Typhoon Parma headed westward over the Pacific Ocean, en route to the northern Philippines on September 30, 2009. The Moderate Resolution Imaging Spectroradiometer (MODIS) on NASA’s Terra satellite captured this true-color image the same day. Parma’s eye appears in the right half of this image, and the storm appears to throw long arms toward the northwestwest.
A September 30 report from the Joint Typhoon Warning Center stated that Parma had maximum sustained winds of 75 knots (roughly 140 kilometers per hour) with gusts up to 90 knots (almost 170 kilometers per hour). The storm was expected to overlap the northern Philippines, already reeling from the worst floods in decades brought by Tropical Storm Ketsana.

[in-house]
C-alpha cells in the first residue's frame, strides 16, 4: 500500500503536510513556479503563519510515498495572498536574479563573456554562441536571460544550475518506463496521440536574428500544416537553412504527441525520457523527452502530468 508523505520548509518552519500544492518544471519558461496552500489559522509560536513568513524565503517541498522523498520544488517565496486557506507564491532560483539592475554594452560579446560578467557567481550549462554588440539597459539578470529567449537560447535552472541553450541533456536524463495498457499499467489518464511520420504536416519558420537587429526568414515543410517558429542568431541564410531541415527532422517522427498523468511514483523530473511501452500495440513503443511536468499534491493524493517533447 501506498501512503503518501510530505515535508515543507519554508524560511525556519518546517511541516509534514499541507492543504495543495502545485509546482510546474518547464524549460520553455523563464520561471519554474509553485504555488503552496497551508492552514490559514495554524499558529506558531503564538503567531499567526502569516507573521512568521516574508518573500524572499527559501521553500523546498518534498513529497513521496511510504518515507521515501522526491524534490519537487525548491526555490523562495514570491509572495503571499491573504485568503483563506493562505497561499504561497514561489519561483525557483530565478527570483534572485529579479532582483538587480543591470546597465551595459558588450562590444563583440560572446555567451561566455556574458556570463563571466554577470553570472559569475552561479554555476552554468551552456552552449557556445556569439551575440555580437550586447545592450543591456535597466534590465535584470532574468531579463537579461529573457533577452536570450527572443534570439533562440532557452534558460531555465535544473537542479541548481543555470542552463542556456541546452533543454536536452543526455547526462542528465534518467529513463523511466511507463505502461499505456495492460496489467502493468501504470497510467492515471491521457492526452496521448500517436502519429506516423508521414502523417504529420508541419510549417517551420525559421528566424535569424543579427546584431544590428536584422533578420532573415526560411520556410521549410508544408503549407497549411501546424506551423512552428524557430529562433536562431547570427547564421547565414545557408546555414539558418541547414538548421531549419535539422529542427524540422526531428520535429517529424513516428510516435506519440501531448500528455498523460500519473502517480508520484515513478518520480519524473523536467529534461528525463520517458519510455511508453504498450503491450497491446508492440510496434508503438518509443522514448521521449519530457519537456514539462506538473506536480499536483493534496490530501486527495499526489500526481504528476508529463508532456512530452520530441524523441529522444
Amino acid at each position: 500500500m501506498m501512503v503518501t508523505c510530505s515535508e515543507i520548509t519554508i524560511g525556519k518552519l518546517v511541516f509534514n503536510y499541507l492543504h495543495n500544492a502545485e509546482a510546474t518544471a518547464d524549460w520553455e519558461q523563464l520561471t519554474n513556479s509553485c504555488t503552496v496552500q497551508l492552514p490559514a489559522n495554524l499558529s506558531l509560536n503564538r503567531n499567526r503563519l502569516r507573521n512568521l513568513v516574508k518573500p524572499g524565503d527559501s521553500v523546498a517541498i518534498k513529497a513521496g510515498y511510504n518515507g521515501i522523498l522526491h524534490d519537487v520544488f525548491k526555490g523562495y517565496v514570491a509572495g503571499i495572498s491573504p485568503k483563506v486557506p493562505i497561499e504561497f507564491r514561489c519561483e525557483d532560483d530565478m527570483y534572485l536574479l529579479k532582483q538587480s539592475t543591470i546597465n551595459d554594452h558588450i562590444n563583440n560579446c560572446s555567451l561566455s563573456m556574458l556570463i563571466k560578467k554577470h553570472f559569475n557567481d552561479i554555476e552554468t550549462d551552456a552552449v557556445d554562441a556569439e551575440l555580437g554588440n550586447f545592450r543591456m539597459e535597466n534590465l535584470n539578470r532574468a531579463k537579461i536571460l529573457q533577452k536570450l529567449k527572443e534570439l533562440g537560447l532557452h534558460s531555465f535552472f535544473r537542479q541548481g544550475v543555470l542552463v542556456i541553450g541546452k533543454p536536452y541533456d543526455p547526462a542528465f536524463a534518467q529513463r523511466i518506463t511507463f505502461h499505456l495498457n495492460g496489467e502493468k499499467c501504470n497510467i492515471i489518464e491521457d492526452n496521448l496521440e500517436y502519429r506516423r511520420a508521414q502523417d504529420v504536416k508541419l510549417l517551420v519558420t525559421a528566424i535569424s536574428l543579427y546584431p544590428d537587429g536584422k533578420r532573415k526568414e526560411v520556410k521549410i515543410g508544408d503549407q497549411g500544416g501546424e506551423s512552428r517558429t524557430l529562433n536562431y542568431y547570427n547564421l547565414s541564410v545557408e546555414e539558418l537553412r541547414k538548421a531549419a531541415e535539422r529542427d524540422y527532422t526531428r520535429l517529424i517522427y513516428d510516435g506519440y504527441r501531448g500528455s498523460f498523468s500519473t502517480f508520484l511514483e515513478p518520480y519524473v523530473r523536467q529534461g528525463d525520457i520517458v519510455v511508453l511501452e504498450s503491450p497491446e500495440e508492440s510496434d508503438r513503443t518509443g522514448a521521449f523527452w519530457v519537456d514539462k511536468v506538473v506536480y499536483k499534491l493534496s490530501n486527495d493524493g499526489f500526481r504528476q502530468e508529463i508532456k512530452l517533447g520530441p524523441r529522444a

NASA image created by Jesse Allen, using data provided courtesy of the MODIS Rapid Response team. Caption by Michon Scott.
Acquired September 30, 2009, this true-color image shows Typhoon Parma over the Pacific Ocean, west of the Philippines.
Typhoon Parma moved westward across the Pacific Ocean in late September 2009. Parma was downgraded to a tropical storm as it passed over the Philippines, but moved back toward the islands, apparently interacting with Typhoon Melor to the northeast. Parma finally dissipated on October 14.
References & Resources
Joint Typhoon Warning Center. (2009, September 30). Typhoon 19W (Parma) Warning. U.S. Naval Marine Forecast Center. Accessed September 29, 2009.